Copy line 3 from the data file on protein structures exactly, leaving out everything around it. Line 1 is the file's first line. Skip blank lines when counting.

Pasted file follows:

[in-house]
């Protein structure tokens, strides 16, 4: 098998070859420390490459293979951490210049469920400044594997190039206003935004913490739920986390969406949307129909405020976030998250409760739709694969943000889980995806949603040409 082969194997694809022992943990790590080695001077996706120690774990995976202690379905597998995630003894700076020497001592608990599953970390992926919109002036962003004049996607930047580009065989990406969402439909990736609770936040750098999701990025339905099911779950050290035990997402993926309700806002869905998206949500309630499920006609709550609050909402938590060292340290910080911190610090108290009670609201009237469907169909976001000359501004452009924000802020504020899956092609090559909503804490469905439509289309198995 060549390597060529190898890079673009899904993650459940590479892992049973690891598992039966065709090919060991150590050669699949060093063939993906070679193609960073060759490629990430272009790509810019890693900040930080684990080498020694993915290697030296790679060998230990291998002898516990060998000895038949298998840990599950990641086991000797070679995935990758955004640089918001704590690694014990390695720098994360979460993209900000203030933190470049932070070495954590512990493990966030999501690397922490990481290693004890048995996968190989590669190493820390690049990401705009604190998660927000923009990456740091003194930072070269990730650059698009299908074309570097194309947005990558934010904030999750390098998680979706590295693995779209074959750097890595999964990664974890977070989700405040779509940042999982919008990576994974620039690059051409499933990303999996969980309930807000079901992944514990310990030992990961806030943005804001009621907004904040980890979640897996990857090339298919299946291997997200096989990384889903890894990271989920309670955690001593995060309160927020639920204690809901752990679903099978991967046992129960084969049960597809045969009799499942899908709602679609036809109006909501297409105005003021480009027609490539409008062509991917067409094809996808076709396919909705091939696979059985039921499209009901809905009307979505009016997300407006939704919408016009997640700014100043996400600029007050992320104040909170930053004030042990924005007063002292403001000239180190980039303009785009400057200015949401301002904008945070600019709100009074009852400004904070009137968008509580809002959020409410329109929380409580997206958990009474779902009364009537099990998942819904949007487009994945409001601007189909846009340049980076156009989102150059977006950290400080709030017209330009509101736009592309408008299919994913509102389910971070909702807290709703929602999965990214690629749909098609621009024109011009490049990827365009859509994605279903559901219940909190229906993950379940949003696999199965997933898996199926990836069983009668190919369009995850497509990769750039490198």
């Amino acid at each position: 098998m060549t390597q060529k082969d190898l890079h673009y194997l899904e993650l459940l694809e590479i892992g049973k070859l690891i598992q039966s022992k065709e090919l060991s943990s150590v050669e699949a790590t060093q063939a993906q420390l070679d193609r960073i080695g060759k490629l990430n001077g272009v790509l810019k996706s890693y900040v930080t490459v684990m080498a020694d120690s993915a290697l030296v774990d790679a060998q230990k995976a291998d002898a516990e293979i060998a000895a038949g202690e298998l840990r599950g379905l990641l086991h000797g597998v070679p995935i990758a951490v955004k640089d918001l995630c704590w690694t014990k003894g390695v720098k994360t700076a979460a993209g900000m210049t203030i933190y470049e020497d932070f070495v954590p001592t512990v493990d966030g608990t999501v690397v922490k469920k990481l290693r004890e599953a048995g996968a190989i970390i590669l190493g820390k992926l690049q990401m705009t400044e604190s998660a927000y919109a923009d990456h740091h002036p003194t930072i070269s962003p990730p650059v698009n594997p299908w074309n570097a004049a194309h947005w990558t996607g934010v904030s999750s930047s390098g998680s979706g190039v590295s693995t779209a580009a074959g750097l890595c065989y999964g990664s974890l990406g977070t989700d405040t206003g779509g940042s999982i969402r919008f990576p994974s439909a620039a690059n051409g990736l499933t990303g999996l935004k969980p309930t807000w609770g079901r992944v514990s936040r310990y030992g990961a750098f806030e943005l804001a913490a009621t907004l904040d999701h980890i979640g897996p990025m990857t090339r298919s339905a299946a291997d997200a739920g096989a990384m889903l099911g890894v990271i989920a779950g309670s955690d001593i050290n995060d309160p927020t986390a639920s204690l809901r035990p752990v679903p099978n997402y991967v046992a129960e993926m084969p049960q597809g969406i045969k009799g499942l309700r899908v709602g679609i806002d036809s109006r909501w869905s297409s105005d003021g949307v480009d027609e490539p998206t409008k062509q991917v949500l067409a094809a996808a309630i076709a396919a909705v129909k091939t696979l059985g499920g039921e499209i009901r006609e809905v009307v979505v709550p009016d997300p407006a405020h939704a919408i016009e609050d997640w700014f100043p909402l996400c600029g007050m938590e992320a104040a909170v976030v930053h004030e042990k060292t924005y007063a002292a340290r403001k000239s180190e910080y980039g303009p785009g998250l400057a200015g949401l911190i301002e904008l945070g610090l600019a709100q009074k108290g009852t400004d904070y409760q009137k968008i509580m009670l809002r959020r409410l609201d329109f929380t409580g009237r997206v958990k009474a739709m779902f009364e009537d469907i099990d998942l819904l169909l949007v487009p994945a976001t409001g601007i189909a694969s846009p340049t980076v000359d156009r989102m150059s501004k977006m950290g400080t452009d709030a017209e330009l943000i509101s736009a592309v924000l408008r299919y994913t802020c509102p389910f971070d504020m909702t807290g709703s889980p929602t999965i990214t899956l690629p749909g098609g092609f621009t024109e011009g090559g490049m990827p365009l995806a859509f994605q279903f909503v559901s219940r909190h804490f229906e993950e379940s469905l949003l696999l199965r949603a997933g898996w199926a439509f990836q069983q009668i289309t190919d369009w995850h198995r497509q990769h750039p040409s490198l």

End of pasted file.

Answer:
């Amino acid at each position: 098998m060549t390597q060529k082969d190898l890079h673009y194997l899904e993650l459940l694809e590479i892992g049973k070859l690891i598992q039966s022992k065709e090919l060991s943990s150590v050669e699949a790590t060093q063939a993906q420390l070679d193609r960073i080695g060759k490629l990430n001077g272009v790509l810019k996706s890693y900040v930080t490459v684990m080498a020694d120690s993915a290697l030296v774990d790679a060998q230990k995976a291998d002898a516990e293979i060998a000895a038949g202690e298998l840990r599950g379905l990641l086991h000797g597998v070679p995935i990758a951490v955004k640089d918001l995630c704590w690694t014990k003894g390695v720098k994360t700076a979460a993209g900000m210049t203030i933190y470049e020497d932070f070495v954590p001592t512990v493990d966030g608990t999501v690397v922490k469920k990481l290693r004890e599953a048995g996968a190989i970390i590669l190493g820390k992926l690049q990401m705009t400044e604190s998660a927000y919109a923009d990456h740091h002036p003194t930072i070269s962003p990730p650059v698009n594997p299908w074309n570097a004049a194309h947005w990558t996607g934010v904030s999750s930047s390098g998680s979706g190039v590295s693995t779209a580009a074959g750097l890595c065989y999964g990664s974890l990406g977070t989700d405040t206003g779509g940042s999982i969402r919008f990576p994974s439909a620039a690059n051409g990736l499933t990303g999996l935004k969980p309930t807000w609770g079901r992944v514990s936040r310990y030992g990961a750098f806030e943005l804001a913490a009621t907004l904040d999701h980890i979640g897996p990025m990857t090339r298919s339905a299946a291997d997200a739920g096989a990384m889903l099911g890894v990271i989920a779950g309670s955690d001593i050290n995060d309160p927020t986390a639920s204690l809901r035990p752990v679903p099978n997402y991967v046992a129960e993926m084969p049960q597809g969406i045969k009799g499942l309700r899908v709602g679609i806002d036809s109006r909501w869905s297409s105005d003021g949307v480009d027609e490539p998206t409008k062509q991917v949500l067409a094809a996808a309630i076709a396919a909705v129909k091939t696979l059985g499920g039921e499209i009901r006609e809905v009307v979505v709550p009016d997300p407006a405020h939704a919408i016009e609050d997640w700014f100043p909402l996400c600029g007050m938590e992320a104040a909170v976030v930053h004030e042990k060292t924005y007063a002292a340290r403001k000239s180190e910080y980039g303009p785009g998250l400057a200015g949401l911190i301002e904008l945070g610090l600019a709100q009074k108290g009852t400004d904070y409760q009137k968008i509580m009670l809002r959020r409410l609201d329109f929380t409580g009237r997206v958990k009474a739709m779902f009364e009537d469907i099990d998942l819904l169909l949007v487009p994945a976001t409001g601007i189909a694969s846009p340049t980076v000359d156009r989102m150059s501004k977006m950290g400080t452009d709030a017209e330009l943000i509101s736009a592309v924000l408008r299919y994913t802020c509102p389910f971070d504020m909702t807290g709703s889980p929602t999965i990214t899956l690629p749909g098609g092609f621009t024109e011009g090559g490049m990827p365009l995806a859509f994605q279903f909503v559901s219940r909190h804490f229906e993950e379940s469905l949003l696999l199965r949603a997933g898996w199926a439509f990836q069983q009668i289309t190919d369009w995850h198995r497509q990769h750039p040409s490198l």